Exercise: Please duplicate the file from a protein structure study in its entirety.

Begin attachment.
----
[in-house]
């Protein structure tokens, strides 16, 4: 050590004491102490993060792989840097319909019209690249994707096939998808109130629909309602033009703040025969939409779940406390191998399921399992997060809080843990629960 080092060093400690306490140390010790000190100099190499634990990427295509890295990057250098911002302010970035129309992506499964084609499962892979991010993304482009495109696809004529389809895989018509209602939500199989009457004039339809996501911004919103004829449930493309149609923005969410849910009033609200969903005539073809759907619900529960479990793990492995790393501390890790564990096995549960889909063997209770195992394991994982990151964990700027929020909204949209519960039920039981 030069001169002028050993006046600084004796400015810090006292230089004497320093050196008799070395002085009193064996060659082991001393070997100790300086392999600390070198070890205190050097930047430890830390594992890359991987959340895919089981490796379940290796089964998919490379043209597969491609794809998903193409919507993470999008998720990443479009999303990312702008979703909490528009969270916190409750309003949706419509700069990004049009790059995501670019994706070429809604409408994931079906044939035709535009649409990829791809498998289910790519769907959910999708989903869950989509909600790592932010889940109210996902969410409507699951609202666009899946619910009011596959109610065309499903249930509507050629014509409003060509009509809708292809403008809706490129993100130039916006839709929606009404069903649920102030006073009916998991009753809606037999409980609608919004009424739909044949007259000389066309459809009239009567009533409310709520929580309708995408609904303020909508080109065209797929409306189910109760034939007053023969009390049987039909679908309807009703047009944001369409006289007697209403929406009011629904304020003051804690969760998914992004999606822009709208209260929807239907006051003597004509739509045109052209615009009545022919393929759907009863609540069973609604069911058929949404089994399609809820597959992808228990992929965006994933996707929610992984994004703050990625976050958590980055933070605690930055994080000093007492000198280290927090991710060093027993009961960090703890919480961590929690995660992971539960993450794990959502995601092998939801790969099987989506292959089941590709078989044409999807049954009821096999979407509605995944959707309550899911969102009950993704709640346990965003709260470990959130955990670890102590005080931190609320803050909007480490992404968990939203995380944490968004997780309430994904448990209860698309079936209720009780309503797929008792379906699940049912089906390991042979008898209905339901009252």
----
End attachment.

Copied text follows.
[in-house]
């Protein structure tokens, strides 16, 4: 050590004491102490993060792989840097319909019209690249994707096939998808109130629909309602033009703040025969939409779940406390191998399921399992997060809080843990629960 080092060093400690306490140390010790000190100099190499634990990427295509890295990057250098911002302010970035129309992506499964084609499962892979991010993304482009495109696809004529389809895989018509209602939500199989009457004039339809996501911004919103004829449930493309149609923005969410849910009033609200969903005539073809759907619900529960479990793990492995790393501390890790564990096995549960889909063997209770195992394991994982990151964990700027929020909204949209519960039920039981 030069001169002028050993006046600084004796400015810090006292230089004497320093050196008799070395002085009193064996060659082991001393070997100790300086392999600390070198070890205190050097930047430890830390594992890359991987959340895919089981490796379940290796089964998919490379043209597969491609794809998903193409919507993470999008998720990443479009999303990312702008979703909490528009969270916190409750309003949706419509700069990004049009790059995501670019994706070429809604409408994931079906044939035709535009649409990829791809498998289910790519769907959910999708989903869950989509909600790592932010889940109210996902969410409507699951609202666009899946619910009011596959109610065309499903249930509507050629014509409003060509009509809708292809403008809706490129993100130039916006839709929606009404069903649920102030006073009916998991009753809606037999409980609608919004009424739909044949007259000389066309459809009239009567009533409310709520929580309708995408609904303020909508080109065209797929409306189910109760034939007053023969009390049987039909679908309807009703047009944001369409006289007697209403929406009011629904304020003051804690969760998914992004999606822009709208209260929807239907006051003597004509739509045109052209615009009545022919393929759907009863609540069973609604069911058929949404089994399609809820597959992808228990992929965006994933996707929610992984994004703050990625976050958590980055933070605690930055994080000093007492000198280290927090991710060093027993009961960090703890919480961590929690995660992971539960993450794990959502995601092998939801790969099987989506292959089941590709078989044409999807049954009821096999979407509605995944959707309550899911969102009950993704709640346990965003709260470990959130955990670890102590005080931190609320803050909007480490992404968990939203995380944490968004997780309430994904448990209860698309079936209720009780309503797929008792379906699940049912089906390991042979008898209905339901009252």